- On April 3, 2018
Many of us dream about creating a bequest for someone near or dear to us so that either during our lifetime or when we’re gone we can pass on some money to help them. Alternatively, you may wish to create a bequest to a charity that’s close to your heart.
Often these bequests can be created simply by using a will but other times it might be necessary to set up a straight forward trust which you can make donations to during your lifetime and decide if a fixed few named individuals should benefit and how.
Alternatively, you could set up a trust on a discretionary basis whereby after your death the trustees (those you have chosen to carry out your wishes contained in the trust) have a choice as to who they give the funds to within the guidelines you, the settlor, have set.
Bequests often include school fees for children or grandchildren and similar acts of help. But people would be surprised by what they can put into a trust, such as actual property and shares you own, as well as simply making gifts of cash.
There are some tax consequences to bear in mind though. For instance, if you’re transferring a property into trust there may well be some Capital Gains Tax (CGT) to pay on the profit that’s realised before the property moves across.
But creating a trust is a very neat way of ensuring that there’s a guarantee of some funds cascading down the generations in a way that you would like to see happen.
However, it’s important the right type of trust is used and there are also protection issues that need to be examined.
For example, from time to time marriages break down and if you’ve made an outright gift to a child so that he or she can jointly buy property with their current husband or wife those assets become part of the marital mix.
This means that some of this money can potentially be lost to the family. But if you use a discretionary trust you can, to a certain extent, control that money and ensure that it stays within the family by using a trust that makes gifts or loans.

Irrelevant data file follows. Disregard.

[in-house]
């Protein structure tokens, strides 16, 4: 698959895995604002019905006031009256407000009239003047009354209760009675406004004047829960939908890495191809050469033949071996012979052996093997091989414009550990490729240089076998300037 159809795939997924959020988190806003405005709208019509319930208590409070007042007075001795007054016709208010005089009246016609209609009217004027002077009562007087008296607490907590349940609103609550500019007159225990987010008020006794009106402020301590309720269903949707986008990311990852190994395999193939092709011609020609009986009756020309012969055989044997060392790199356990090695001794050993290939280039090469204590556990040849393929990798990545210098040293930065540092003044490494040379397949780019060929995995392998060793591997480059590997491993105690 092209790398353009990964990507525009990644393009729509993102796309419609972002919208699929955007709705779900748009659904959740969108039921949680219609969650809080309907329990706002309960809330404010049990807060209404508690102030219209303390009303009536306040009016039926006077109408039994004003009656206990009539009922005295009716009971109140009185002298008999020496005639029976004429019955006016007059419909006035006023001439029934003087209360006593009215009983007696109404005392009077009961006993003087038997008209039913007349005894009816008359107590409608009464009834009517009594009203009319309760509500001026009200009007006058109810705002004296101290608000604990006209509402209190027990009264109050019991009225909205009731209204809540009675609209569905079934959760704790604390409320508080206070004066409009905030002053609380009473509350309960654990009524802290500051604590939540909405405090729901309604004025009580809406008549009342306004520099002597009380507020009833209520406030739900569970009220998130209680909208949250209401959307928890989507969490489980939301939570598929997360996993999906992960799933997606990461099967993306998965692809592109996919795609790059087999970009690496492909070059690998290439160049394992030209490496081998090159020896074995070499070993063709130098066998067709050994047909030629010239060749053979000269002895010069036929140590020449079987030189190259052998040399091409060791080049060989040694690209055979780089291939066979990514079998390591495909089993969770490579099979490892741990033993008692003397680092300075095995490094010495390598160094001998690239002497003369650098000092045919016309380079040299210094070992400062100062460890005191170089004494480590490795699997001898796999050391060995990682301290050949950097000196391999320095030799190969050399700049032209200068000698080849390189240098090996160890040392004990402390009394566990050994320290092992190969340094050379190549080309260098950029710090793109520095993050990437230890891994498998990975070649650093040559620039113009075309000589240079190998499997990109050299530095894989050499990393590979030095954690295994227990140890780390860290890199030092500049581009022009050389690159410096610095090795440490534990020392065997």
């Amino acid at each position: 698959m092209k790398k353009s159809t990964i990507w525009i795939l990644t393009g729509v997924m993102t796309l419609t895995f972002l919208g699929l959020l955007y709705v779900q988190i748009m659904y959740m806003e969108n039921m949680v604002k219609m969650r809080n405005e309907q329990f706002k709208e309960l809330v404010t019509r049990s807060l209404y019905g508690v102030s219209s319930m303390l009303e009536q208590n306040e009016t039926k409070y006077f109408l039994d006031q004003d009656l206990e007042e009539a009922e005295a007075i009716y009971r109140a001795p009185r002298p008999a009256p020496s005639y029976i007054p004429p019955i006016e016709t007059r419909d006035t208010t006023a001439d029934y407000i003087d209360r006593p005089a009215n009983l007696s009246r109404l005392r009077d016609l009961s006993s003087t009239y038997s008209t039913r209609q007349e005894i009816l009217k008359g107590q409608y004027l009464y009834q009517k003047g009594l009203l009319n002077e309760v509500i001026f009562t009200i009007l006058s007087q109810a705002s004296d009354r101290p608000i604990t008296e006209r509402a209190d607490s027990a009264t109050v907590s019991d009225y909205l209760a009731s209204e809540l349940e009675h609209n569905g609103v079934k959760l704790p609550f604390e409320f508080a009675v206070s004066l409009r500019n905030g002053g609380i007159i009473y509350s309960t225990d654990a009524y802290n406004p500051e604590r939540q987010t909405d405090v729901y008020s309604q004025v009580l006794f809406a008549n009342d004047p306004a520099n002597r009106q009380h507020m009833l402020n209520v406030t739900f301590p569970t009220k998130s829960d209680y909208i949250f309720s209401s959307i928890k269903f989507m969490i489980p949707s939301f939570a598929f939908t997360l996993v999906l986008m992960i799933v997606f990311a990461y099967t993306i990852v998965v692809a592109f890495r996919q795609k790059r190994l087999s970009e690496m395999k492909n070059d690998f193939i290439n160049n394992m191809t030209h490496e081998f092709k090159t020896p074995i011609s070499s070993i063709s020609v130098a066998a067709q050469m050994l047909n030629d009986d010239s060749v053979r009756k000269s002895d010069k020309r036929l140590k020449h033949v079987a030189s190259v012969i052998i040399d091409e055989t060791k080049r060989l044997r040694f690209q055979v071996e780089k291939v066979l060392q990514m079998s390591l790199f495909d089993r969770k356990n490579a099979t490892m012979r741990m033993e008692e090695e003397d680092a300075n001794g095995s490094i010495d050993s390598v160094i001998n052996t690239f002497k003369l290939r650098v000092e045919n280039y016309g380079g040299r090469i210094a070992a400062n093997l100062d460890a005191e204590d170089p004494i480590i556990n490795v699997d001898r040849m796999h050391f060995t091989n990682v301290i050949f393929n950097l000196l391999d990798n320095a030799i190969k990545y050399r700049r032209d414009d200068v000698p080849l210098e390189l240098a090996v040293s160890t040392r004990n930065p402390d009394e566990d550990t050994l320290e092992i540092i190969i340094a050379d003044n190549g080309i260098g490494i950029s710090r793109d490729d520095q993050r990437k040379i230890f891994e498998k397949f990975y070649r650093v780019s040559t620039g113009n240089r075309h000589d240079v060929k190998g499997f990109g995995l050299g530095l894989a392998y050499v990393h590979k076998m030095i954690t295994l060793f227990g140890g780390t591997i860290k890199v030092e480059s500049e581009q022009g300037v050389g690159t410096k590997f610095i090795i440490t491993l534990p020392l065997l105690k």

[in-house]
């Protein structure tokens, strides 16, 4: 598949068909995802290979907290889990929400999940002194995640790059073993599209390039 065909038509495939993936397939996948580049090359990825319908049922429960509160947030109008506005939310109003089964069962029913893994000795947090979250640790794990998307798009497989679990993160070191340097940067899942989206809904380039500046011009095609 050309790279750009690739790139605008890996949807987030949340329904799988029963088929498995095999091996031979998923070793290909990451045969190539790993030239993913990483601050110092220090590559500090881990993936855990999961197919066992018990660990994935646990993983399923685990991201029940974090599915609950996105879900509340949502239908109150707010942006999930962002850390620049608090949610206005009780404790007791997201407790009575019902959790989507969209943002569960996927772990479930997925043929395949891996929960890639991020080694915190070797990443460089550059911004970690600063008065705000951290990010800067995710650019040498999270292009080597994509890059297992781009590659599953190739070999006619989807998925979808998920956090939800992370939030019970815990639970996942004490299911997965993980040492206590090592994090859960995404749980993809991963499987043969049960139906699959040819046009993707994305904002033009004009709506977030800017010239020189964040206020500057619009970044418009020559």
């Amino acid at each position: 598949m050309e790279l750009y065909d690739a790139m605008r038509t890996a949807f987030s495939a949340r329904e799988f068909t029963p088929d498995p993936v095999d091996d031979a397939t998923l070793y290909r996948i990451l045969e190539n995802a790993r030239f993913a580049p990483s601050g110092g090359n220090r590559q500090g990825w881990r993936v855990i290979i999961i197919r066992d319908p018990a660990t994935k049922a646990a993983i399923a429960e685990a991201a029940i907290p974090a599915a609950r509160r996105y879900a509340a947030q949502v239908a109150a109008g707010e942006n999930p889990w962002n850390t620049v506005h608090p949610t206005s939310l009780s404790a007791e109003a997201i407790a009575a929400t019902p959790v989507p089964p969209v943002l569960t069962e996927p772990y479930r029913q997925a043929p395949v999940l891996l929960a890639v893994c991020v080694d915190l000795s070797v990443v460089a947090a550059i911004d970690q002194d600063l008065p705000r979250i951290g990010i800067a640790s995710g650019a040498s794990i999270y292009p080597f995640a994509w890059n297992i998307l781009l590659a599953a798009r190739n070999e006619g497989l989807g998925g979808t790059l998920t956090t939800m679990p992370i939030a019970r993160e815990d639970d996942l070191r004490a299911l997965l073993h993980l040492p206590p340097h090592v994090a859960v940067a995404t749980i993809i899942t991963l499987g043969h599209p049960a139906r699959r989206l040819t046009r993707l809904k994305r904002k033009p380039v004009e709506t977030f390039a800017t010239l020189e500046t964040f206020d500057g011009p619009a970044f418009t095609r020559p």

If people don’t have any money to give away and they’d like to leave something, taking out a simple life insurance policy and putting it into trust is creating a bequest.
There’s no money in it to start with, but when you die there’s going to be a windfall payment going into the trust that can be distributed amongst the beneficiaries.
So, using life insurance in conjunction with bequests or instead of actual cash bequests can be a way of effectively leaving something behind.
Even if you think you’re going to need all the money that you have during your lifetime, but you would like to leave something when you go to those that are nearest and dearest this is a good option.
If you’re married you could take out a simple form of policy that pays out into trust on the second death such that the money passes outside your estate, is free from inheritance tax and goes directly to those that you’ve nominated as beneficiaries.
It’s also worth noting that trusts can also be a useful of way of mitigating against Inheritance Tax. Gifts will normally only be completely free from Inheritance Tax if you survive for seven years after they’re made.
It is possible to take out insurance that provides for that period in between whereby a percentage of the Inheritance Tax is payable, known as a Gift Inter Vivos policy.
The tax treatment of trusts depends on the type of trust used so this needs to be thought through to ensure that it meets your needs before establishing a trust.
Remember, the value of your investments can go down as well as up. Past performance is not a reliable indicator of future outcomes.
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